The Federal Trade Commission said Friday that it has settled with HTC America on charges that the handset maker did not adequately secure its handsets, leaving sensitive user information stored on smartphones and tablets at risk.

The security flaws, first noted in 2011, allowed apps that connected to the Internet to look into HTC phones’ logs and access data including call history, location data, e-mail addresses and system logs. HTC was also found to be improperly logging information from Carrier IQ, a piece of analytics software that ended up at the center of a controversy over how carriers and manufacturers collect and handle data from their customers’ mobile devices.

HTC has been working with carriers to deploy patches that fix these security holes; many consumers have already received those patches.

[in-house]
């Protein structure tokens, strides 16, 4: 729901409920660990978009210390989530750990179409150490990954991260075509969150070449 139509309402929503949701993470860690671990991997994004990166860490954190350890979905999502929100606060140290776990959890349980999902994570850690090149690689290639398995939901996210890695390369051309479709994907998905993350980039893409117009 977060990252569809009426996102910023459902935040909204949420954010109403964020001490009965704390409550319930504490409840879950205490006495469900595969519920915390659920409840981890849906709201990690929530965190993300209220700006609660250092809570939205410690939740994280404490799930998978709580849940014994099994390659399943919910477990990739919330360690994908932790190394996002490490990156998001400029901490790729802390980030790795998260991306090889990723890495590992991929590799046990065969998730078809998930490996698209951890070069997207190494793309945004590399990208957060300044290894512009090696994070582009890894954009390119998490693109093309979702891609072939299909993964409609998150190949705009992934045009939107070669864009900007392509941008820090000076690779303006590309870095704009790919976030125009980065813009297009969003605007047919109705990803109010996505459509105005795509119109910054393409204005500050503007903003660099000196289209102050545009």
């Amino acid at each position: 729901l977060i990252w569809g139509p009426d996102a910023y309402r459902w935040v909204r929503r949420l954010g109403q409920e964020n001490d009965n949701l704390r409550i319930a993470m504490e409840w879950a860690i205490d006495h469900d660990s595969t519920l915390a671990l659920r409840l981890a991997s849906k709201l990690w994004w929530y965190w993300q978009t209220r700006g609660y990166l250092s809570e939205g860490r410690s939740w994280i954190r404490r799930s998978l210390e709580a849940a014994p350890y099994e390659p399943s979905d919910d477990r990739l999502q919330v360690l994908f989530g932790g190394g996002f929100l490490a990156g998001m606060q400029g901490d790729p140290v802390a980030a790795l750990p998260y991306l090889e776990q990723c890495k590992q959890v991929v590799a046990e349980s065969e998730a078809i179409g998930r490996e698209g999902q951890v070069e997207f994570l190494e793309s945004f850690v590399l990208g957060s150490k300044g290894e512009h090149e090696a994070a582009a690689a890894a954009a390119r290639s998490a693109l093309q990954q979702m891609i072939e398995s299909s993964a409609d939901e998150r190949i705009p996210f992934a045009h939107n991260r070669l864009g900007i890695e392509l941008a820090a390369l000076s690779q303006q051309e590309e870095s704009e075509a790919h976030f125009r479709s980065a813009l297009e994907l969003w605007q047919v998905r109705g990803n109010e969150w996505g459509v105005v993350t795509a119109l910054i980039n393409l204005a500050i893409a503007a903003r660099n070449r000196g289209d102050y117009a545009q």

The agency charged that HTC America did not adequately test and review software on its mobile devices for these vulnerabilities, leaving its devices open to malicious applications, which in turn could use access to the devices to collect information about everything from a user’s location to e-mails and text messages.

The FTC complaint also alleges that HTC used deceptive practices in obtaining users consent to collect and share data, as the security flaws ”undermined consent mechanisms” in users’ phones.

HTC has agreed to establish a comprehensive security program and is prohibited from making false or misleading statements about its security.

In a statement, the company said that it is working with carrier partners to patch the security holes.

“Privacy and security are important, and we are committed to improving practices that help safeguard our customers’ devices and data,” the company said. “We’re working to rollout the remaining software updates now and recommend customers download them once available.”